HYDROGEOLOGY AND WATER QUALITY OF THE UPPER DES MOINES RIVER ALLUVIAL AQUIFER
C. A. Thompson
Iowa Department of Natural Resources, Geological Survey Bureau,
Open File Report 84-5, 1984, 170 p.
A study of the Des Moines River alluvial aquifer from Boone County north to the Minnesota border was conducted to provide information on water availability and water quality. The study was partially funded through a contract with the U.S. Environmental Protection Agency. The data collection techniques included a seismic refraction survey of the alluvial valley to determine alluvial thicknesses, well-installation and measurement of water-levels, and collection of water samples for chemical analysis.
The alluvial materials which comprise the system were deposited by outwash streams during the melting of the late Wisconsinan glaciers. The outwash materials along the west fork are very coarse, anisotropic, and stratified. They range from matrix-supported pebbly layers to clast-supported cobble layers with occasional sand lenses. Textures in the east fork are finer with more sand being present. The terraces along the lower river show a three-fold stratigraphy of fine and coarse layers described.
Seismic refraction surveys were done during the summer of 1982. Twenty-five miles of seismic lines were run at 38 different locations. The sands and gravels comprising the alluvial aquifer were found to range from less then ten to greater than fifty feet. The thickest parts of the aquifer occurred along the west fork north of Bradgate and along the east fork, south of Irvington. The alluvial valley below the junction of the two forks is characterized by numerous terrace and bench deposits. These are variable in thickness, but are often no more than a thin veneer. The alluvial sands and gravels are, for the most part, underlain by Des Moines Lobe till, but also can be underlain by Mississippian limestone and Pennsylvanian shales, sandstones and limestones.
Recharge to the alluvial system is from precipitation. Interactions between the stream and the aquifer will also affect the water table. Normally the water table slopes from the aquifer to the stream, however, at high stream stage conditions, the stream can contribute water to the aquifer. Water in storage in the alluvium along the west fork north of Bradgate was computed to range from 3 to 74 billion gallons.
Streamflow in the Des Moines varies from year to year and season to season. The drainage basin of the Des Moines is not well-integrated. The hydrographs are characterized by diffuse peaks. Flow-duration data indicate that in the upper ends of the basin streamflow is highly variable and groundwater inflow is negligible and is not capable of maintaining streamflow. Variability decreases downstream as groundwater recharge becomes more significant.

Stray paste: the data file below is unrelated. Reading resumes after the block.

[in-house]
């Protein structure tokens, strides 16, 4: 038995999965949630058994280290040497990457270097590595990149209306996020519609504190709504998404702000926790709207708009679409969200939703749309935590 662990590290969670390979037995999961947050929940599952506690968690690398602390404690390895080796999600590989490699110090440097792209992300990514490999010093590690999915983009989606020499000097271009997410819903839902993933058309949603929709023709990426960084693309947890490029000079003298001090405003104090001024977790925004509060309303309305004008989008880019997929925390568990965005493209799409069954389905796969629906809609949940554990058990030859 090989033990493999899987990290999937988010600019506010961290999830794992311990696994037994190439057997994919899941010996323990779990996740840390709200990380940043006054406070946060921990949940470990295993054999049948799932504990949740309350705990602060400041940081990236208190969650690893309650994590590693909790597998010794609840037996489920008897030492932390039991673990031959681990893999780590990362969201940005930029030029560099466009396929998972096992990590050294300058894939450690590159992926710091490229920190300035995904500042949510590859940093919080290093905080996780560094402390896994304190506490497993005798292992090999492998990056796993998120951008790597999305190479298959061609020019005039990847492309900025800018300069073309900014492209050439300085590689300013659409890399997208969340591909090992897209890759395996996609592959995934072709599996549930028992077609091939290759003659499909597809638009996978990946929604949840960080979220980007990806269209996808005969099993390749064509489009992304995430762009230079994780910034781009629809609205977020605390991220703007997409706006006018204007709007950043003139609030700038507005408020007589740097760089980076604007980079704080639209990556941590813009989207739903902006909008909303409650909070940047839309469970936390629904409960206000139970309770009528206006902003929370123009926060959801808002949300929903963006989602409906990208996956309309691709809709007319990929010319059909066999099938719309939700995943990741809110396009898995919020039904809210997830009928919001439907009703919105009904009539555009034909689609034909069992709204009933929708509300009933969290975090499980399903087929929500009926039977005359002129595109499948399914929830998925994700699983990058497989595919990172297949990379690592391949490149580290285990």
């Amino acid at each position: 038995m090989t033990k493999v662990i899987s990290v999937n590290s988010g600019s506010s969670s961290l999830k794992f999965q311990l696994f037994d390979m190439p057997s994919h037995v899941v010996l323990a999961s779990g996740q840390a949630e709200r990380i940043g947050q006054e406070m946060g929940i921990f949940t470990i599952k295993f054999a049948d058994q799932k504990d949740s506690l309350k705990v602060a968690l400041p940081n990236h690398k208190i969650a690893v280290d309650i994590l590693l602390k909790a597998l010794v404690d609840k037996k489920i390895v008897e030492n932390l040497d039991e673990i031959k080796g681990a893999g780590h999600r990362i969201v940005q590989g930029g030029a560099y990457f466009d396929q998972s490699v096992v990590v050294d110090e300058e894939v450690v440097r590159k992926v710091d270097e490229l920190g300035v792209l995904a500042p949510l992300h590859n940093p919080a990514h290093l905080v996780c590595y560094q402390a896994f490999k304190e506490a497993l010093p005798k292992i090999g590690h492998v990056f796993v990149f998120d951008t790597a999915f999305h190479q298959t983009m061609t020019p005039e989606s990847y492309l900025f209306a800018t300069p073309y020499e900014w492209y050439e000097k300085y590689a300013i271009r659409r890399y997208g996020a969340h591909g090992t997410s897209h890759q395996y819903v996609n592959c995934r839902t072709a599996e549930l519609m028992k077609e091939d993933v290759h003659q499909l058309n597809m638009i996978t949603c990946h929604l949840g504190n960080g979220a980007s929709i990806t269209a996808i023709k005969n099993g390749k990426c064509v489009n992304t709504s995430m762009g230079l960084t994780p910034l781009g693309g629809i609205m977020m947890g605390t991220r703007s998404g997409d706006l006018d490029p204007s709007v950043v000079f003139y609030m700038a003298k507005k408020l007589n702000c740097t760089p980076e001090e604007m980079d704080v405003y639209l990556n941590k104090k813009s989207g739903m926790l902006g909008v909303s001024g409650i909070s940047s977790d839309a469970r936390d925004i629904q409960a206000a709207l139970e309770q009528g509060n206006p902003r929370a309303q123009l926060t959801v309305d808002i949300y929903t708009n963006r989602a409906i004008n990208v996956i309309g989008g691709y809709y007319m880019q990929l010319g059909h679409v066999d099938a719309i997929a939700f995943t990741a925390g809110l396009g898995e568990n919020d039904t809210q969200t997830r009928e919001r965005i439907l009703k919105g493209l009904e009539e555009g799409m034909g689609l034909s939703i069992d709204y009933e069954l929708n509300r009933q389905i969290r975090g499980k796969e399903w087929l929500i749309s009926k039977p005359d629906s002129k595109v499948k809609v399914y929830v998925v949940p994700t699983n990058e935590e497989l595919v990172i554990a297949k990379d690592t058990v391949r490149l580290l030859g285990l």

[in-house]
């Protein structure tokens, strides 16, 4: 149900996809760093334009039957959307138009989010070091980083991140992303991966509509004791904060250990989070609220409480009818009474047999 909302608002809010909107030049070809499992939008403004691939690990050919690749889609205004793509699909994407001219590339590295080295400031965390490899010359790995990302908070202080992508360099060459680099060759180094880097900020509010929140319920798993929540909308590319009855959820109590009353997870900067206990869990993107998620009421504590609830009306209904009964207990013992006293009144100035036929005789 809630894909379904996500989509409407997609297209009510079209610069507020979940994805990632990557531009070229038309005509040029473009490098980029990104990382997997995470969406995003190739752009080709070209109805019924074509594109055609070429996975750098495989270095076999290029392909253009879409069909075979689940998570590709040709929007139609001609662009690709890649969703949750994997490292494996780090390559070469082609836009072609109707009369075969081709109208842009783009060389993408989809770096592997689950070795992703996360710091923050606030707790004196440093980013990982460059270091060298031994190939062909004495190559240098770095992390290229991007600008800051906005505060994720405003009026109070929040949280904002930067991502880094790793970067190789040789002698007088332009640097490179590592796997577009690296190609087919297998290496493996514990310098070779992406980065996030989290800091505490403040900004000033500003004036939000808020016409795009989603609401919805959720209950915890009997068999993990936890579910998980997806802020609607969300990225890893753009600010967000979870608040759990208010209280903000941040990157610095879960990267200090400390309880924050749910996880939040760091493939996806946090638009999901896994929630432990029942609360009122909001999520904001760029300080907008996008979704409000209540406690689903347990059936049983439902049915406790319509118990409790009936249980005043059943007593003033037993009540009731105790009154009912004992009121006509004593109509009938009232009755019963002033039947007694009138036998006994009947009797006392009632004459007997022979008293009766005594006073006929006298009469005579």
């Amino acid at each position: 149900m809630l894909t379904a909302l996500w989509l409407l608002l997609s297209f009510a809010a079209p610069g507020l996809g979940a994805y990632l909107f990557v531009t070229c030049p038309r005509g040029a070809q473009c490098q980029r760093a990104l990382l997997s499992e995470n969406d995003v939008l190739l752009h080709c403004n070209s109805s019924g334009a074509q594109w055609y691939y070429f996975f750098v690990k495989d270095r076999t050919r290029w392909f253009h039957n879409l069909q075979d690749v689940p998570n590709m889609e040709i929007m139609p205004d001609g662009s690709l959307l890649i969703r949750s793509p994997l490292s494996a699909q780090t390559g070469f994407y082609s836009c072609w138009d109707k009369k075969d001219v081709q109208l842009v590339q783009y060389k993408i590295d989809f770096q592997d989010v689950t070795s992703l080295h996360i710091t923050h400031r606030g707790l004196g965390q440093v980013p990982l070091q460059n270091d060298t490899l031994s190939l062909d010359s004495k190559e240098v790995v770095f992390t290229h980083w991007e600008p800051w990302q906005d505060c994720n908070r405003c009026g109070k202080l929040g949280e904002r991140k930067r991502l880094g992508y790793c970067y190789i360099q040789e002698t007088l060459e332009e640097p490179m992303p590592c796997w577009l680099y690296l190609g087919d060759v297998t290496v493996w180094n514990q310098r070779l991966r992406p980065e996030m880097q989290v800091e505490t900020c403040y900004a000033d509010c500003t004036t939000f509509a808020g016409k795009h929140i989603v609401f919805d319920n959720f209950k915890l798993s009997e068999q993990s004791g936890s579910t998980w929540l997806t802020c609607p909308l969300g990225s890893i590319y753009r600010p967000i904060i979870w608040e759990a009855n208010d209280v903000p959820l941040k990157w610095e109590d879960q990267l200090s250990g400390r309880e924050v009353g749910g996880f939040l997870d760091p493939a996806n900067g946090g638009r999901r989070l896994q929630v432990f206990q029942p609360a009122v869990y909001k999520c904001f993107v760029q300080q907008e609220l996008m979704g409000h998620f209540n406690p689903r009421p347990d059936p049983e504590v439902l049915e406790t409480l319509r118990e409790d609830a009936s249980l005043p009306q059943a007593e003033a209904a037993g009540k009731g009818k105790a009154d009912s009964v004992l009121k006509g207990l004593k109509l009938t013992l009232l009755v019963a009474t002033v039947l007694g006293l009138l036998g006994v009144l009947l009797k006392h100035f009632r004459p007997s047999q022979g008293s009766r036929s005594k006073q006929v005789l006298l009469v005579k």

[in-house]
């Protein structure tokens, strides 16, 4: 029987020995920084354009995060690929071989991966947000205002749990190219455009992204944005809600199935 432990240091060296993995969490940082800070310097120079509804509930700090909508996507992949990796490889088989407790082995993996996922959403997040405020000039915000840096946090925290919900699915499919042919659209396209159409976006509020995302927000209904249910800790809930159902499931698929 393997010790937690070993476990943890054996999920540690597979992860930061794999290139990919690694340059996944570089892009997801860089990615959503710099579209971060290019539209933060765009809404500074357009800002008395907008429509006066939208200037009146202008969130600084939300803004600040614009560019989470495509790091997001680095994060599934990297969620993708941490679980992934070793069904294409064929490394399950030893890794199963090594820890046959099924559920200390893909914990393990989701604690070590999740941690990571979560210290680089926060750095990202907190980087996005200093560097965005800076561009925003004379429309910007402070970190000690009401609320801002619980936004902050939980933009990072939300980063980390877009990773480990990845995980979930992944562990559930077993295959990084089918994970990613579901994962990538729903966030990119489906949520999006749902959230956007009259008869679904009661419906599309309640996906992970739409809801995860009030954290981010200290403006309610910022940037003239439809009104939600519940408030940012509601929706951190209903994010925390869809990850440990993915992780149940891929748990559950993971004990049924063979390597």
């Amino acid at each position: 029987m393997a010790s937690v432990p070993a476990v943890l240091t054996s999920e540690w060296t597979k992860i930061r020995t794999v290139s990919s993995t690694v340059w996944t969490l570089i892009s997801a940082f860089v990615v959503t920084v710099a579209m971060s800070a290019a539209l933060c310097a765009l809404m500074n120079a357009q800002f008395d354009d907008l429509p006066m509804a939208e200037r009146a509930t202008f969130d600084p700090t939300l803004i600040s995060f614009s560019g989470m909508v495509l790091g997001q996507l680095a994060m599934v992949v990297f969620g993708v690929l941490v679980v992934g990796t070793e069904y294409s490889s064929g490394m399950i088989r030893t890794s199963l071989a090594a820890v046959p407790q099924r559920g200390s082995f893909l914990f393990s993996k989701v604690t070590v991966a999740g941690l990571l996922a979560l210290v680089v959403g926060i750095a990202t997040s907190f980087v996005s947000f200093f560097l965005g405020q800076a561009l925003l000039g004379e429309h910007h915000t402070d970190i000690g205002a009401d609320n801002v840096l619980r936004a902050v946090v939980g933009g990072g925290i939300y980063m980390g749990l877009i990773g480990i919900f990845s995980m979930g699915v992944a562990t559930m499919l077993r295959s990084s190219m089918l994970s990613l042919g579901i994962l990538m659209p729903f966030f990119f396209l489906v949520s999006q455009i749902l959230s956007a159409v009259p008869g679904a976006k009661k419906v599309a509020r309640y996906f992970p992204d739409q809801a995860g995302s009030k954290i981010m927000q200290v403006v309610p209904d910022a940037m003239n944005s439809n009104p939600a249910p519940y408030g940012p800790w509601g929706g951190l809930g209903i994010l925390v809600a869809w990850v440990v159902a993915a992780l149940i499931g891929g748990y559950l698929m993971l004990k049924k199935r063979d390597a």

Water levels in wells ranged from two feet above ground level to 24 feet below ground level and averaged about six feet below ground. Water levels in any one well varied by a maximum of 8.5 feet. Horizontal gradients in the alluvial system range from .0007 parallel to the river to .001 perpendicular to the river. The water table generally slopes to the river, but many other configurations were also seen. Vertical gradients were downward at one location and not well-defined at others.
A pumping test was conducted four miles north of Emmetsburg. The well was pumped at 1,000 gallons per minute for 16 hours. Maximum drawdown at the observation well located 60 feet away was 2.5 feet. Transmissivities were calculated to be between 30,000-550,000 gpd/ft with storage coefficients from .005 to 0.2.
Well yields will be highest along the west fork from Bradgate north to Graettinger. Yields suitable for irrigation can be obtained in this area. Yields adequate for rural-domestic and livestock use will be generally obtainable anywhere in the alluvial sections. Exceptions are on high terraces which are not hydraulically connected to the river and areas of extremely thin alluvium. Higher yields may be obtainable from areas where the alluvium is thin or storage is negligible, however, there will be a greater impact on the stream.
Groundwater in the study area is a calcium magnesium bicarbonate type. Total dissolved solids are generally less than 1,000 mg/L. Information from either past data or from the water-quality inventory showed that 20-30% of the wells have nitrate concentrations greater than the recommended limit of 45 mg/L. Monthly sampling of the monitoring network showed that nitrate does not appear to be infiltrating the groundwater system to any depth. In general, wells open between the water table and 10 feet below the water table show nitrate. There are exceptions where no nitrate is occurring even at the water table. These appear to be regulated, in part, by soil type which may hinder infiltration and promote denitrification. Coliform bacteria also appears prevalent in the groundwater, occurring in over 50% of the samples.
The largest amount of water presently allocated is for irrigation, followed by municipal, rural-domestic and livestock. Adequate water will be available during most seasons to meet current needs and to support some increases. During drought conditions, irrigation water may have more of an impact on stream levels due to more frequent usage and lower storage capability in the aquifer.